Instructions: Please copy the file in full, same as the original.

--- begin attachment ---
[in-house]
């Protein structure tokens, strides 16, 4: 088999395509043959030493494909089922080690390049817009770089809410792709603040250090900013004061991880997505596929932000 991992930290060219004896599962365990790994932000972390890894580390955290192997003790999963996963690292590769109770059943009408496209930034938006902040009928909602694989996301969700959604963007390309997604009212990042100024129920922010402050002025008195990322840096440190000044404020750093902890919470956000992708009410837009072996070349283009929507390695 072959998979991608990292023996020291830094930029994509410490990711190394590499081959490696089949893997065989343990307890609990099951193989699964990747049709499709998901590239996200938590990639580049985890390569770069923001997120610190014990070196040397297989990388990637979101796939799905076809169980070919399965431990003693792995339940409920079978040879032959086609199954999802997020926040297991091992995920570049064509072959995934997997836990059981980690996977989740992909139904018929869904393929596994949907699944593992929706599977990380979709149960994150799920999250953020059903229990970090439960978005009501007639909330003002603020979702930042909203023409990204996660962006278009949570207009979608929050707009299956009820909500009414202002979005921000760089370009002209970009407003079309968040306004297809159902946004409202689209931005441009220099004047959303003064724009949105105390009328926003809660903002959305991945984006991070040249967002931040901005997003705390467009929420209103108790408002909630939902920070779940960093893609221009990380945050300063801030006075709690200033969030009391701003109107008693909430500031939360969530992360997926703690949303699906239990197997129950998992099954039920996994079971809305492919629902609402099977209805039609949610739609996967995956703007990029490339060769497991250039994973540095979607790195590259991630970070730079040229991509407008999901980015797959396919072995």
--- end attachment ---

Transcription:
[in-house]
């Protein structure tokens, strides 16, 4: 088999395509043959030493494909089922080690390049817009770089809410792709603040250090900013004061991880997505596929932000 991992930290060219004896599962365990790994932000972390890894580390955290192997003790999963996963690292590769109770059943009408496209930034938006902040009928909602694989996301969700959604963007390309997604009212990042100024129920922010402050002025008195990322840096440190000044404020750093902890919470956000992708009410837009072996070349283009929507390695 072959998979991608990292023996020291830094930029994509410490990711190394590499081959490696089949893997065989343990307890609990099951193989699964990747049709499709998901590239996200938590990639580049985890390569770069923001997120610190014990070196040397297989990388990637979101796939799905076809169980070919399965431990003693792995339940409920079978040879032959086609199954999802997020926040297991091992995920570049064509072959995934997997836990059981980690996977989740992909139904018929869904393929596994949907699944593992929706599977990380979709149960994150799920999250953020059903229990970090439960978005009501007639909330003002603020979702930042909203023409990204996660962006278009949570207009979608929050707009299956009820909500009414202002979005921000760089370009002209970009407003079309968040306004297809159902946004409202689209931005441009220099004047959303003064724009949105105390009328926003809660903002959305991945984006991070040249967002931040901005997003705390467009929420209103108790408002909630939902920070779940960093893609221009990380945050300063801030006075709690200033969030009391701003109107008693909430500031939360969530992360997926703690949303699906239990197997129950998992099954039920996994079971809305492919629902609402099977209805039609949610739609996967995956703007990029490339060769497991250039994973540095979607790195590259991630970070730079040229991509407008999901980015797959396919072995």